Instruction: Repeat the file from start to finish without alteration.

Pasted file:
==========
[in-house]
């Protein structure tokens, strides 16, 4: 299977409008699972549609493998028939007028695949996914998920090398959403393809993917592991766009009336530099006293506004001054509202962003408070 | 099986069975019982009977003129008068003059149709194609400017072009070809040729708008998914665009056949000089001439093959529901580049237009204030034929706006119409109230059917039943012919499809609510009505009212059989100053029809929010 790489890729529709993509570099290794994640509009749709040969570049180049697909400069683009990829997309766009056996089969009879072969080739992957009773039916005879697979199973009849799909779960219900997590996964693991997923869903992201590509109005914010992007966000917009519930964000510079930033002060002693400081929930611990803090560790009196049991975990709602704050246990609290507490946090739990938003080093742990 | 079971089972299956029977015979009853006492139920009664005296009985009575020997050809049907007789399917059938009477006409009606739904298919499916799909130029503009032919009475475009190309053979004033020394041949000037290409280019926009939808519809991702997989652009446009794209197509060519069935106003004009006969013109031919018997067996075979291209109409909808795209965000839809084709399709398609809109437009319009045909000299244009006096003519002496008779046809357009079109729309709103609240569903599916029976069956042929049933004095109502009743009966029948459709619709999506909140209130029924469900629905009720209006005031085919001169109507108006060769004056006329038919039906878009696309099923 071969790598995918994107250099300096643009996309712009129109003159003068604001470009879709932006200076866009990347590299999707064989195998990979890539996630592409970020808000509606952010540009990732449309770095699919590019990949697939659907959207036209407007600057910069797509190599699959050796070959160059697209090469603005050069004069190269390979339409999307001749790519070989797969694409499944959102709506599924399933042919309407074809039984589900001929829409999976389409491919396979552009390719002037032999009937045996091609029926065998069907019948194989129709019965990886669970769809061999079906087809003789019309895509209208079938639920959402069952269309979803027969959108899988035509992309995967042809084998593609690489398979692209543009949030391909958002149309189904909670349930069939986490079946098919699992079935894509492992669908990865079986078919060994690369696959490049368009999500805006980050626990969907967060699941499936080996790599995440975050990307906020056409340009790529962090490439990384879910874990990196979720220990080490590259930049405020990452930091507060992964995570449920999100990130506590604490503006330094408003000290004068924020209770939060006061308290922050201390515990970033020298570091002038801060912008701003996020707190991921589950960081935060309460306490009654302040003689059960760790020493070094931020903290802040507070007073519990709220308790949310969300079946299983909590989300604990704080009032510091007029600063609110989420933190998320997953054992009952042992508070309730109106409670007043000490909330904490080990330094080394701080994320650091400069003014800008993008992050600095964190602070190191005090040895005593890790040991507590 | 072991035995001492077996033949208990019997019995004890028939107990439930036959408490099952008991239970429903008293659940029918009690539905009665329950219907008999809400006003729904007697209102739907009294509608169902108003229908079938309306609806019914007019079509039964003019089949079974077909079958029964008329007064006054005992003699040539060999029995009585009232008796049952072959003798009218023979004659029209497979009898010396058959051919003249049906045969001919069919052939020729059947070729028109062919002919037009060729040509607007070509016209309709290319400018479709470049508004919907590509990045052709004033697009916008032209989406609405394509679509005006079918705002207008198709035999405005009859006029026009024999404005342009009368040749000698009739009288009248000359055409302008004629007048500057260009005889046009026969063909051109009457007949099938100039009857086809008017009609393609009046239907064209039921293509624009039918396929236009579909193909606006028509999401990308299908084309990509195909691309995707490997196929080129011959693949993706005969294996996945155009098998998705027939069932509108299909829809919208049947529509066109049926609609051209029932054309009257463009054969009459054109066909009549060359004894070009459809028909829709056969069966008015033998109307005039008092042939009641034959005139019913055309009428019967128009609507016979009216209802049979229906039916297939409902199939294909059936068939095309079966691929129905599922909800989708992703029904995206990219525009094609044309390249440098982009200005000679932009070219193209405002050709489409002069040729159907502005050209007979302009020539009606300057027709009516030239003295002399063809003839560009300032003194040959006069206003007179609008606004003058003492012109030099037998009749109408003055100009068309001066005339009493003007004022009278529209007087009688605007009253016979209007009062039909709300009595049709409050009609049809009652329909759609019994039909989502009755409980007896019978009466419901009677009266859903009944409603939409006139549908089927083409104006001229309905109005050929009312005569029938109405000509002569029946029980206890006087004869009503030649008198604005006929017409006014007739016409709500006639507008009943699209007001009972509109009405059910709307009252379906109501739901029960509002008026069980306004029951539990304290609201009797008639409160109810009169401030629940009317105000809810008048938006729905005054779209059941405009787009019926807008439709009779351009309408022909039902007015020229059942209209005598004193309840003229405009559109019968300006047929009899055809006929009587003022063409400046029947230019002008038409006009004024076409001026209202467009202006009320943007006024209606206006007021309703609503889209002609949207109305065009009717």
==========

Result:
[in-house]
């Protein structure tokens, strides 16, 4: 299977409008699972549609493998028939007028695949996914998920090398959403393809993917592991766009009336530099006293506004001054509202962003408070 | 099986069975019982009977003129008068003059149709194609400017072009070809040729708008998914665009056949000089001439093959529901580049237009204030034929706006119409109230059917039943012919499809609510009505009212059989100053029809929010 790489890729529709993509570099290794994640509009749709040969570049180049697909400069683009990829997309766009056996089969009879072969080739992957009773039916005879697979199973009849799909779960219900997590996964693991997923869903992201590509109005914010992007966000917009519930964000510079930033002060002693400081929930611990803090560790009196049991975990709602704050246990609290507490946090739990938003080093742990 | 079971089972299956029977015979009853006492139920009664005296009985009575020997050809049907007789399917059938009477006409009606739904298919499916799909130029503009032919009475475009190309053979004033020394041949000037290409280019926009939808519809991702997989652009446009794209197509060519069935106003004009006969013109031919018997067996075979291209109409909808795209965000839809084709399709398609809109437009319009045909000299244009006096003519002496008779046809357009079109729309709103609240569903599916029976069956042929049933004095109502009743009966029948459709619709999506909140209130029924469900629905009720209006005031085919001169109507108006060769004056006329038919039906878009696309099923 071969790598995918994107250099300096643009996309712009129109003159003068604001470009879709932006200076866009990347590299999707064989195998990979890539996630592409970020808000509606952010540009990732449309770095699919590019990949697939659907959207036209407007600057910069797509190599699959050796070959160059697209090469603005050069004069190269390979339409999307001749790519070989797969694409499944959102709506599924399933042919309407074809039984589900001929829409999976389409491919396979552009390719002037032999009937045996091609029926065998069907019948194989129709019965990886669970769809061999079906087809003789019309895509209208079938639920959402069952269309979803027969959108899988035509992309995967042809084998593609690489398979692209543009949030391909958002149309189904909670349930069939986490079946098919699992079935894509492992669908990865079986078919060994690369696959490049368009999500805006980050626990969907967060699941499936080996790599995440975050990307906020056409340009790529962090490439990384879910874990990196979720220990080490590259930049405020990452930091507060992964995570449920999100990130506590604490503006330094408003000290004068924020209770939060006061308290922050201390515990970033020298570091002038801060912008701003996020707190991921589950960081935060309460306490009654302040003689059960760790020493070094931020903290802040507070007073519990709220308790949310969300079946299983909590989300604990704080009032510091007029600063609110989420933190998320997953054992009952042992508070309730109106409670007043000490909330904490080990330094080394701080994320650091400069003014800008993008992050600095964190602070190191005090040895005593890790040991507590 | 072991035995001492077996033949208990019997019995004890028939107990439930036959408490099952008991239970429903008293659940029918009690539905009665329950219907008999809400006003729904007697209102739907009294509608169902108003229908079938309306609806019914007019079509039964003019089949079974077909079958029964008329007064006054005992003699040539060999029995009585009232008796049952072959003798009218023979004659029209497979009898010396058959051919003249049906045969001919069919052939020729059947070729028109062919002919037009060729040509607007070509016209309709290319400018479709470049508004919907590509990045052709004033697009916008032209989406609405394509679509005006079918705002207008198709035999405005009859006029026009024999404005342009009368040749000698009739009288009248000359055409302008004629007048500057260009005889046009026969063909051109009457007949099938100039009857086809008017009609393609009046239907064209039921293509624009039918396929236009579909193909606006028509999401990308299908084309990509195909691309995707490997196929080129011959693949993706005969294996996945155009098998998705027939069932509108299909829809919208049947529509066109049926609609051209029932054309009257463009054969009459054109066909009549060359004894070009459809028909829709056969069966008015033998109307005039008092042939009641034959005139019913055309009428019967128009609507016979009216209802049979229906039916297939409902199939294909059936068939095309079966691929129905599922909800989708992703029904995206990219525009094609044309390249440098982009200005000679932009070219193209405002050709489409002069040729159907502005050209007979302009020539009606300057027709009516030239003295002399063809003839560009300032003194040959006069206003007179609008606004003058003492012109030099037998009749109408003055100009068309001066005339009493003007004022009278529209007087009688605007009253016979209007009062039909709300009595049709409050009609049809009652329909759609019994039909989502009755409980007896019978009466419901009677009266859903009944409603939409006139549908089927083409104006001229309905109005050929009312005569029938109405000509002569029946029980206890006087004869009503030649008198604005006929017409006014007739016409709500006639507008009943699209007001009972509109009405059910709307009252379906109501739901029960509002008026069980306004029951539990304290609201009797008639409160109810009169401030629940009317105000809810008048938006729905005054779209059941405009787009019926807008439709009779351009309408022909039902007015020229059942209209005598004193309840003229405009559109019968300006047929009899055809006929009587003022063409400046029947230019002008038409006009004024076409001026209202467009202006009320943007006024209606206006007021309703609503889209002609949207109305065009009717």